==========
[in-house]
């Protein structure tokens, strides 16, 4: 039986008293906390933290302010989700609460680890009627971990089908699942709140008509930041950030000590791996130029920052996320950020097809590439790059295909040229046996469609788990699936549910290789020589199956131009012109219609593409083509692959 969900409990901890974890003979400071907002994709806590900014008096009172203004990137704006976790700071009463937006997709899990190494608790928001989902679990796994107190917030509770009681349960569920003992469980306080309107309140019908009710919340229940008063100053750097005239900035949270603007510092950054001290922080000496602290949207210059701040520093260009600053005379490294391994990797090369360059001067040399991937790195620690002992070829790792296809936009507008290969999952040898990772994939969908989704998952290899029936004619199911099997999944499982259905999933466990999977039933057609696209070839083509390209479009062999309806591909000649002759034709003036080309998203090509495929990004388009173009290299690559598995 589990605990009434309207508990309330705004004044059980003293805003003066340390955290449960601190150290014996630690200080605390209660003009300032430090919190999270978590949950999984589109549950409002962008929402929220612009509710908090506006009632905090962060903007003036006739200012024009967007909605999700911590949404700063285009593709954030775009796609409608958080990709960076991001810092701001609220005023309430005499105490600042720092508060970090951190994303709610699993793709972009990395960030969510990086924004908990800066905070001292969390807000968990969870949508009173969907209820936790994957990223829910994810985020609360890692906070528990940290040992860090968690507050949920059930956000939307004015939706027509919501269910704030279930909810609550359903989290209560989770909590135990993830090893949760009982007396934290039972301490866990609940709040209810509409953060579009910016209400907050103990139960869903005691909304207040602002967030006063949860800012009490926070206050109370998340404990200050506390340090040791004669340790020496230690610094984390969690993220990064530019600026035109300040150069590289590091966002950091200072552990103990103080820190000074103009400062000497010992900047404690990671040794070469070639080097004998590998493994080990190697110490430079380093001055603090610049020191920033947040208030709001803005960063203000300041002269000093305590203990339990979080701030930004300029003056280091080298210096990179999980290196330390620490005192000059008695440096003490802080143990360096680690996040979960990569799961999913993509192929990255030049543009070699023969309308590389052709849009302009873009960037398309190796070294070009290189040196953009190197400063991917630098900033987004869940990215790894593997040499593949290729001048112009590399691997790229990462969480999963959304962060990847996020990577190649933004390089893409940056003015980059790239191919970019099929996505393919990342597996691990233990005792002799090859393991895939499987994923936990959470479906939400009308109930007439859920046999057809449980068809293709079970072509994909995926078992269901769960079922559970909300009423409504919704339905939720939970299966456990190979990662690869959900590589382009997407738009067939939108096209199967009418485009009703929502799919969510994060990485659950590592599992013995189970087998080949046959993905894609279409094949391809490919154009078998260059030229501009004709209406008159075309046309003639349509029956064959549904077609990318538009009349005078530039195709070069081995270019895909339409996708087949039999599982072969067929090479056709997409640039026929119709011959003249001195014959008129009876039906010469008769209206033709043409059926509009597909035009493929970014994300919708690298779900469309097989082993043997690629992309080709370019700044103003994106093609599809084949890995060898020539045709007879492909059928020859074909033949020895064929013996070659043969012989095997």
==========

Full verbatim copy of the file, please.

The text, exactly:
[in-house]
């Protein structure tokens, strides 16, 4: 039986008293906390933290302010989700609460680890009627971990089908699942709140008509930041950030000590791996130029920052996320950020097809590439790059295909040229046996469609788990699936549910290789020589199956131009012109219609593409083509692959 969900409990901890974890003979400071907002994709806590900014008096009172203004990137704006976790700071009463937006997709899990190494608790928001989902679990796994107190917030509770009681349960569920003992469980306080309107309140019908009710919340229940008063100053750097005239900035949270603007510092950054001290922080000496602290949207210059701040520093260009600053005379490294391994990797090369360059001067040399991937790195620690002992070829790792296809936009507008290969999952040898990772994939969908989704998952290899029936004619199911099997999944499982259905999933466990999977039933057609696209070839083509390209479009062999309806591909000649002759034709003036080309998203090509495929990004388009173009290299690559598995 589990605990009434309207508990309330705004004044059980003293805003003066340390955290449960601190150290014996630690200080605390209660003009300032430090919190999270978590949950999984589109549950409002962008929402929220612009509710908090506006009632905090962060903007003036006739200012024009967007909605999700911590949404700063285009593709954030775009796609409608958080990709960076991001810092701001609220005023309430005499105490600042720092508060970090951190994303709610699993793709972009990395960030969510990086924004908990800066905070001292969390807000968990969870949508009173969907209820936790994957990223829910994810985020609360890692906070528990940290040992860090968690507050949920059930956000939307004015939706027509919501269910704030279930909810609550359903989290209560989770909590135990993830090893949760009982007396934290039972301490866990609940709040209810509409953060579009910016209400907050103990139960869903005691909304207040602002967030006063949860800012009490926070206050109370998340404990200050506390340090040791004669340790020496230690610094984390969690993220990064530019600026035109300040150069590289590091966002950091200072552990103990103080820190000074103009400062000497010992900047404690990671040794070469070639080097004998590998493994080990190697110490430079380093001055603090610049020191920033947040208030709001803005960063203000300041002269000093305590203990339990979080701030930004300029003056280091080298210096990179999980290196330390620490005192000059008695440096003490802080143990360096680690996040979960990569799961999913993509192929990255030049543009070699023969309308590389052709849009302009873009960037398309190796070294070009290189040196953009190197400063991917630098900033987004869940990215790894593997040499593949290729001048112009590399691997790229990462969480999963959304962060990847996020990577190649933004390089893409940056003015980059790239191919970019099929996505393919990342597996691990233990005792002799090859393991895939499987994923936990959470479906939400009308109930007439859920046999057809449980068809293709079970072509994909995926078992269901769960079922559970909300009423409504919704339905939720939970299966456990190979990662690869959900590589382009997407738009067939939108096209199967009418485009009703929502799919969510994060990485659950590592599992013995189970087998080949046959993905894609279409094949391809490919154009078998260059030229501009004709209406008159075309046309003639349509029956064959549904077609990318538009009349005078530039195709070069081995270019895909339409996708087949039999599982072969067929090479056709997409640039026929119709011959003249001195014959008129009876039906010469008769209206033709043409059926509009597909035009493929970014994300919708690298779900469309097989082993043997690629992309080709370019700044103003994106093609599809084949890995060898020539045709007879492909059928020859074909033949020895064929013996070659043969012989095997």